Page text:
In the 26 years since Brian Conneally opened his pet store on Vanderbilt Avenue, he’s been asked about everything from what to do for a dog’s dry skin to how to stop a cat from throwing up.
But the most notable question came this winter, from a man who asked if he carried supplies to build a dogsled for his husky.
“In 26 years I’ve never heard that question,” he said.
Conneally opened on Vanderbilt Avenue between Park and Prospect places in 1985 with business partner Thomas Kurahara.
A 51-year-old Park Slope native, Conneally studied engineering at Pratt Institute. While he was in college he worked at the former Critter Fritters on Seventh Avenue, and when that store closed, he and co-worker Kurahara decided to take a stab at opening their own place.
Although both men lived in Park Slope, Conneally on Carroll Street and Kurahara on Polhemus Place, they decided to open their store in Prospect Heights.
“When I was doing home deliveries (at Critter Critters) I was going to people’s houses and seeing a lot of renovating. People were renovating and fixing up the buildings. Things were happing over here,” he said.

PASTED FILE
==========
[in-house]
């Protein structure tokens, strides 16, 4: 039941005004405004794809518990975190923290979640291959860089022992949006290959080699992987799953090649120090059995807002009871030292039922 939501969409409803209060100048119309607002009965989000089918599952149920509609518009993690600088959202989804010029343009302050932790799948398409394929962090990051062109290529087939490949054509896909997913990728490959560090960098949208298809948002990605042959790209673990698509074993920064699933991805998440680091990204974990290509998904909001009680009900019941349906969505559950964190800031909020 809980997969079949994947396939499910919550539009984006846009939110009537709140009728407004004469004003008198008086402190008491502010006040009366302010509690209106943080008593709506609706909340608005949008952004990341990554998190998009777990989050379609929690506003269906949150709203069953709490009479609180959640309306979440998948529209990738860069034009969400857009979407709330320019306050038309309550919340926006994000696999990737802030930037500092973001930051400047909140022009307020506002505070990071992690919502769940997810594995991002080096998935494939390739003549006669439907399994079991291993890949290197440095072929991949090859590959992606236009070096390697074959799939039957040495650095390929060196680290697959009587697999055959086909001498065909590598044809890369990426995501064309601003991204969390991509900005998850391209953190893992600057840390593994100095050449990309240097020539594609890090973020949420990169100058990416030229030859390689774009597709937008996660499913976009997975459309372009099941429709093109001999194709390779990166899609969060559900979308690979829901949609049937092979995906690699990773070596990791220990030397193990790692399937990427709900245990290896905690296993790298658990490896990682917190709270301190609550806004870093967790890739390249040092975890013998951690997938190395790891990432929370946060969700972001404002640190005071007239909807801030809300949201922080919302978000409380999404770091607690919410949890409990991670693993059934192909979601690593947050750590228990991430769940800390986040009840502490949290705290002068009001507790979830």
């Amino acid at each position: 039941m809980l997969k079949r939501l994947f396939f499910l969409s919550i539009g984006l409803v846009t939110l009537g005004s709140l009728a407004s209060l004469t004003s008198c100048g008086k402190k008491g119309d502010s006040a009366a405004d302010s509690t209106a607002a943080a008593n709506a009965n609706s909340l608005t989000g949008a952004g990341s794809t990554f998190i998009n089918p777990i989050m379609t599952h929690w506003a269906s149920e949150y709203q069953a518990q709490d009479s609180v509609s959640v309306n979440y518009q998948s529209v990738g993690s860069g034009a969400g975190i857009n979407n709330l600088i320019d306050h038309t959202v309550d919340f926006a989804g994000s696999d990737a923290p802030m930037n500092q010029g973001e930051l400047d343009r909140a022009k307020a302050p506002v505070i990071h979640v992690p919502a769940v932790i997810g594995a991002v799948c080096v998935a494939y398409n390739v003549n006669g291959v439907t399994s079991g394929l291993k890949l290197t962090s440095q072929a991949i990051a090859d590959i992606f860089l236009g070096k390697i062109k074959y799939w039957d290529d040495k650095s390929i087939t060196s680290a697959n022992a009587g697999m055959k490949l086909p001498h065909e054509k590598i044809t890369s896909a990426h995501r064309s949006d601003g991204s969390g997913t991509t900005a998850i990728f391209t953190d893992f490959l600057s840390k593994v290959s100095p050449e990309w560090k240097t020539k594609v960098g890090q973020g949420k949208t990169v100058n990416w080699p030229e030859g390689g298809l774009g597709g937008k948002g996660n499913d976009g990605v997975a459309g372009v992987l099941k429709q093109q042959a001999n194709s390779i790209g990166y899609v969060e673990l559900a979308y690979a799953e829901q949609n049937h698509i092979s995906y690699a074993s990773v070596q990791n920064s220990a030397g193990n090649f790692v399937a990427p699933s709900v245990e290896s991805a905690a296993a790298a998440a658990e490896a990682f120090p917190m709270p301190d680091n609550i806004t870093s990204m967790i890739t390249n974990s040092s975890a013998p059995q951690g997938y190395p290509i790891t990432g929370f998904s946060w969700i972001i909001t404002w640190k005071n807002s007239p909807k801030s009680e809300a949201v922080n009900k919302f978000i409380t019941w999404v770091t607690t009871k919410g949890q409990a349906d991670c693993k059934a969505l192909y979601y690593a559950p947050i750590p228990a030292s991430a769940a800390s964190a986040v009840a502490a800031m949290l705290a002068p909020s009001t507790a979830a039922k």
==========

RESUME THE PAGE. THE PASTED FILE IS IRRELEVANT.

“We found this store and one thing led to another and 26 years later we’re still plugging away,” he said.
And in the 26 years that Conneally has run the shop, how have things changed?
“This industry just keeps coming out with more and more products. Everyday people ask me for things I’ve never heard of or don’t stock. I have 20 brands of cat food, 20 brands of dog food, frozen, raw food,” he said.
“One salesman told me there are 1,500 brands. When I started there were maybe six. … The quality has gotten better and the ingredients have gotten better,” he added.
And as for how he likes running his own business? It has its advantages, he said.
“I do have job security. I know a number of guys who I grew up who are forever changing jobs, getting laid off. At least I don’t have to worry about getting fired,” he said.
Conneally says he’s not concerned about competition from new online sites such as the recently started Wag.com. “This is a service business. If you’re going to buy things just based on price you might find a better price online, but nobody can compete with the service we give you,” he said.
If you stop by the store, you’re likely to see Conneally behind the counter, or Julie Wong, who has worked there for eight years. You’ll also see Lefty, their Akita, and cats Louie (a six-toed Hemingway cat) and Knuckles.
“We get people in come in here daily just to pet the cats,” he said.
And the name of the shop? Did the partners choose it to be first in the phone book?
“We liked the Road Runner cartoons when we were growing up. Wiley Coyote was my favorite character,” he said.